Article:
Why the CDO (chief data officer) has a Kano problem.
I heard someone say it again the other day, on average a CDO lasts 30 months in such a position. That’s a very bad score.
The reason? Customers (in the broad sense) are not satisfied. Even if many plans succeed and are executed well, many will still not be very satisfied.
The Kano model explains this (see, for example, https://customerexceed.nl/strategie-voor-onderscheidende-klantbeleving/).
In a nutshell, the CDO has a mix of objectives that best produces ‘not dissatisfied’ customers. Well, so even if you do everything perfectly, hardly anyone gets very excited about that.
This is also what (we in) data management are(are) dealing with. We lay the foundation on which others can create enormously cool and good reports and innovative data services and products and, of course, make a good impression. We don’t always get the credit for this; that’s kind of part of the job.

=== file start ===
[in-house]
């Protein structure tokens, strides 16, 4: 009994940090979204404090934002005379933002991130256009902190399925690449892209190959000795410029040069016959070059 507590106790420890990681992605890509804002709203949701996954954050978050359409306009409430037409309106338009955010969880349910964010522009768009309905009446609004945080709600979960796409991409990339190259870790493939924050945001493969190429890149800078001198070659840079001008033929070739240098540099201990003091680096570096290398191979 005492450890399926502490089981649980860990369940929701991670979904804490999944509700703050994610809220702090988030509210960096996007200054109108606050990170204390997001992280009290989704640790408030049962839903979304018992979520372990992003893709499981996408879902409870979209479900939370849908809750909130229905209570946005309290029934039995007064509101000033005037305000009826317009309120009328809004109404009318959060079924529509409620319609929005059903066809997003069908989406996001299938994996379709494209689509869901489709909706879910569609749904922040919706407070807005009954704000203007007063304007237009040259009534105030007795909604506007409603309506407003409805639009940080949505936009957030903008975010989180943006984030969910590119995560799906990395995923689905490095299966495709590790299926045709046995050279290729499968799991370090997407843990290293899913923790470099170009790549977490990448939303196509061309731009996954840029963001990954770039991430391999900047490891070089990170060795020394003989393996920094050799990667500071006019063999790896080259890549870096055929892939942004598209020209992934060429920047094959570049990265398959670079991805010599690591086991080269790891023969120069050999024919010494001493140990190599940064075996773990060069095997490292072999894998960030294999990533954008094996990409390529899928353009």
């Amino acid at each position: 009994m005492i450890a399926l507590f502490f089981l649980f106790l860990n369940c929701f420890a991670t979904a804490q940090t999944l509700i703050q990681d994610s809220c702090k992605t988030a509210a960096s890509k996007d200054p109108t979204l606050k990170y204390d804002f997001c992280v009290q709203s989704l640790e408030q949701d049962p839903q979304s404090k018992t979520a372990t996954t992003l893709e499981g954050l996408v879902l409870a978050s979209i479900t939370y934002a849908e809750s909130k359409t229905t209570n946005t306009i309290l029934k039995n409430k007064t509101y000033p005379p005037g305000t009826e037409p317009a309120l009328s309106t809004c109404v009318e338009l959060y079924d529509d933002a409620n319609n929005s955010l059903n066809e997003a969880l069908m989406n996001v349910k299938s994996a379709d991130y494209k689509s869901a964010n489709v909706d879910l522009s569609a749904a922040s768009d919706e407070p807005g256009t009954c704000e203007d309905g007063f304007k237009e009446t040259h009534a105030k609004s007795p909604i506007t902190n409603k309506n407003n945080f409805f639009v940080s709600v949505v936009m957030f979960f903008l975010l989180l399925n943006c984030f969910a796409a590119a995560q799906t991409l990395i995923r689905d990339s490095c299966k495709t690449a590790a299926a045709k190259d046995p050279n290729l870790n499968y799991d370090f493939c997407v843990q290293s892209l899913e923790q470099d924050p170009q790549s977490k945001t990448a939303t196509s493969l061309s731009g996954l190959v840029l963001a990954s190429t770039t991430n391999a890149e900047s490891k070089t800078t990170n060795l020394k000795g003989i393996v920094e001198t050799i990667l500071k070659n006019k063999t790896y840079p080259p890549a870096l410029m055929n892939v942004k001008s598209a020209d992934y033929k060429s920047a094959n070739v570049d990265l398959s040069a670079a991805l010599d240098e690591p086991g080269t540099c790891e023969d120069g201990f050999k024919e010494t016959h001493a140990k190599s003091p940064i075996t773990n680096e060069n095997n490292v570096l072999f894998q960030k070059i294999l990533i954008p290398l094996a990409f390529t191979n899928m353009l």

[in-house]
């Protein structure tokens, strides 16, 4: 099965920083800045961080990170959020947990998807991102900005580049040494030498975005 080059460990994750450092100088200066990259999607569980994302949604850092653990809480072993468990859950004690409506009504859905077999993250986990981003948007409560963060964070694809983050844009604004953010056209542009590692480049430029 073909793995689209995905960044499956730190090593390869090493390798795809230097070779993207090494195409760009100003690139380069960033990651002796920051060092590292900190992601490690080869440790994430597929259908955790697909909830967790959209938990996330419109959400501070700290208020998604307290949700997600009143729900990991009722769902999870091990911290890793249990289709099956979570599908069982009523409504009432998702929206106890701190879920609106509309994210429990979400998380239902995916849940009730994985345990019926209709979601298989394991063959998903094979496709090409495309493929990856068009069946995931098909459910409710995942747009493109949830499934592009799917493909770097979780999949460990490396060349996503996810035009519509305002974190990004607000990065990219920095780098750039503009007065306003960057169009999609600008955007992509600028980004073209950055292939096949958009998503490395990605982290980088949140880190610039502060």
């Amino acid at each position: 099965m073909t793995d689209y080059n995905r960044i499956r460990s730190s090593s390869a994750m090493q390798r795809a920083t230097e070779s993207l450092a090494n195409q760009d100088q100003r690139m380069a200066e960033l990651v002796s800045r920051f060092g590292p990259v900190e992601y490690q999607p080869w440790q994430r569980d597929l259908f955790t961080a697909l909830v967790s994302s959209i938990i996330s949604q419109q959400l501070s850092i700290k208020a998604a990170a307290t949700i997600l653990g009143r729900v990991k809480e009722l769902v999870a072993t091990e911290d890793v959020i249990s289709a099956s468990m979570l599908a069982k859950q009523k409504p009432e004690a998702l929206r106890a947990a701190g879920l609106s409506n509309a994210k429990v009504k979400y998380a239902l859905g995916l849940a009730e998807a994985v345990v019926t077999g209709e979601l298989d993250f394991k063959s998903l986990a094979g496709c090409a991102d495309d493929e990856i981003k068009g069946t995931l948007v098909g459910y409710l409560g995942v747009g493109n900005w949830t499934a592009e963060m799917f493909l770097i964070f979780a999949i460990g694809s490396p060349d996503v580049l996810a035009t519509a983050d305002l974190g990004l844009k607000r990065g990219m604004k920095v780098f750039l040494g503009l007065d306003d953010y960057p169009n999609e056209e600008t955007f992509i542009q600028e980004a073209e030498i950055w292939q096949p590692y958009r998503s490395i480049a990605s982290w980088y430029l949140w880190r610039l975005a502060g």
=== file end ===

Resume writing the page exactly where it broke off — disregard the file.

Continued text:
However, it is important that data management is well anchored/represented at C-level. Hence my question: how do we ensure that the CDO gets more satisfied customers. One trend(s) is to make it the Chief Data & Analytics Officer, so that the cool stuff in analytics also brings credit for data management.
What are your ideas? Put it in the comments below!